The motive for the four philanthropists who completed the survey and who have signed up to the Giving Pledge or have adopted principles is “Wish to devote the majority of wealth to good causes”, not “Wish to encourage other people to become more involved in philanthropy” or “Belief that wealth is a burden on future generations”.

Interestingly, our results indicate that the number of philanthropists who have already made the decision to commit the majority of their wealth to good causes is potentially much greater than the Giving Pledge campaign implies.

This could be due to a low level of knowledge of the Pledge among philanthropists (just over half of the respondents had heard of the Giving Pledge and knew what it consisted of (55.2%) and of those who have not heard of the Giving Pledge, half are in the UK (four people) and half in North America (three from the US and one from Canada)).

There are however other factors beyond a lack of knowledge: our survey found that the most common consideration behind not signing the Pledge or adopting principles is a desire to remain private. The second most popular consideration was a wish to pass wealth to future generations.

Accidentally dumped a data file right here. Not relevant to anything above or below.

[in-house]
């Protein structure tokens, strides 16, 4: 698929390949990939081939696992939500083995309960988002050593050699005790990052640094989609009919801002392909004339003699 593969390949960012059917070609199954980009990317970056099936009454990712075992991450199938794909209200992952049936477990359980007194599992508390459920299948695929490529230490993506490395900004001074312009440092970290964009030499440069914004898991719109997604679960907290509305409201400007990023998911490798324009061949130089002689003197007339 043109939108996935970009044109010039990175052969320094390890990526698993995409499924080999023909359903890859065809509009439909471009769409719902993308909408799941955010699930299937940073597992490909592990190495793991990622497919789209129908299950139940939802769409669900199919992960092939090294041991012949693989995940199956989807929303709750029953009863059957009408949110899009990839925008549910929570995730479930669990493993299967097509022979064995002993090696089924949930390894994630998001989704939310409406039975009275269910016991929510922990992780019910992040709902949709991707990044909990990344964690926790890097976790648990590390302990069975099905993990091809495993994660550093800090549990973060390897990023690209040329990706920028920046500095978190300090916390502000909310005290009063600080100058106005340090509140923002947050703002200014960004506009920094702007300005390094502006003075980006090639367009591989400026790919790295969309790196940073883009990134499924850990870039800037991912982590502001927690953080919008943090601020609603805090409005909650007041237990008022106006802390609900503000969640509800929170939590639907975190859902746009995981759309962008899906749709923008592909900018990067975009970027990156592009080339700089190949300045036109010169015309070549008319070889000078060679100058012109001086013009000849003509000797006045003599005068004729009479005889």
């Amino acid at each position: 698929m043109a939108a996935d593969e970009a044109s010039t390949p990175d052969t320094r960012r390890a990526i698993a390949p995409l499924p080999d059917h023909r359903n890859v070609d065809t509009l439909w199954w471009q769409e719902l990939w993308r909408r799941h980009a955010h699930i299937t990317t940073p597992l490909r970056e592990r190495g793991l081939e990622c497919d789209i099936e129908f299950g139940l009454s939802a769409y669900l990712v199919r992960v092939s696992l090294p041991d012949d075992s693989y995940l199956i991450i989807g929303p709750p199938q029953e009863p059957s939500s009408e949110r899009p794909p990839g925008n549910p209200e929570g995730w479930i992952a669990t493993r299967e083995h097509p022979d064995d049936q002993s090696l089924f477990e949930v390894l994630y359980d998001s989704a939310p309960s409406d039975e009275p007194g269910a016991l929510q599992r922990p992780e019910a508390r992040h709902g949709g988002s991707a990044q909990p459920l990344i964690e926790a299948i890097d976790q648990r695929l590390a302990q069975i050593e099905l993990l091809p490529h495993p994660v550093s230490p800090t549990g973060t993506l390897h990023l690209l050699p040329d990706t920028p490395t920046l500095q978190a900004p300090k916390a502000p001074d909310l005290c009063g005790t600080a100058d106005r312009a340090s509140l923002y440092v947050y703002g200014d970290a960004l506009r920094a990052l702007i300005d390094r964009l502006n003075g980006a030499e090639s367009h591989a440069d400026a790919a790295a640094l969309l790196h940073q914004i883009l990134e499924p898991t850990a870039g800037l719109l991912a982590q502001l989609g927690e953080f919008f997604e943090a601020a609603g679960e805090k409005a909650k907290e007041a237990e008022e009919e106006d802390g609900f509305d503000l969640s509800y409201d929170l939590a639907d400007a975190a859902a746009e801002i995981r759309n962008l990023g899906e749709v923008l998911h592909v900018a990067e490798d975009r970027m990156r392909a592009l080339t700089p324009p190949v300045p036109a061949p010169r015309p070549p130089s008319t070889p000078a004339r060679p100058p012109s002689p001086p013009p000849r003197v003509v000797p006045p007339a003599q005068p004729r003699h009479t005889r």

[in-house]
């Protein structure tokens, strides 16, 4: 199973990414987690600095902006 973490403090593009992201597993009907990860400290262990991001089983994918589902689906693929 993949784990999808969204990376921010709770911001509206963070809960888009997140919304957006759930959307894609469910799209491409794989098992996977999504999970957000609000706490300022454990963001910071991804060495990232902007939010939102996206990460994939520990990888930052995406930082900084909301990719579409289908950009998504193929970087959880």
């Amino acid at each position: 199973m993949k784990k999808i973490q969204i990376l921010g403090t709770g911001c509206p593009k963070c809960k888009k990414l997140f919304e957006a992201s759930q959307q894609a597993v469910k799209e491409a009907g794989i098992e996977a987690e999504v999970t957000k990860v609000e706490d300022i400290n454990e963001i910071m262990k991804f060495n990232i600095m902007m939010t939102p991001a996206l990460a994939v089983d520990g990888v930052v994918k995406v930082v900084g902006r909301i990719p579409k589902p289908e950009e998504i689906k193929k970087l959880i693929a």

NOTES:

  • Respondents came from seven different countries, the UK (39.5%) and US (36.8%) were the most common geographies, however we also had respondents from Canada, Mexico, Netherlands, Finland and Italy.
  • The average annual giving of respondents is $1,532,941 (result possibly skewed by two donors who are giving away very large sums of money). One third of respondents are giving away at least $1m annually.
  • Of those who have signed up or have adopted the principles of the Giving Pledge, these people are giving away at least $1m philanthropically a year
  • The timeframe in which giving will take place is fairly mixed: 26.3% said the majority of giving would be carried out during the philanthropists lifetime, 31.5% said that there would be a vehicle for philanthropy after their death, and 29% said that they had not decided yet.
  • The majority of respondents reported they believed that the Giving Pledge would result in an increase in philanthropic money (71%).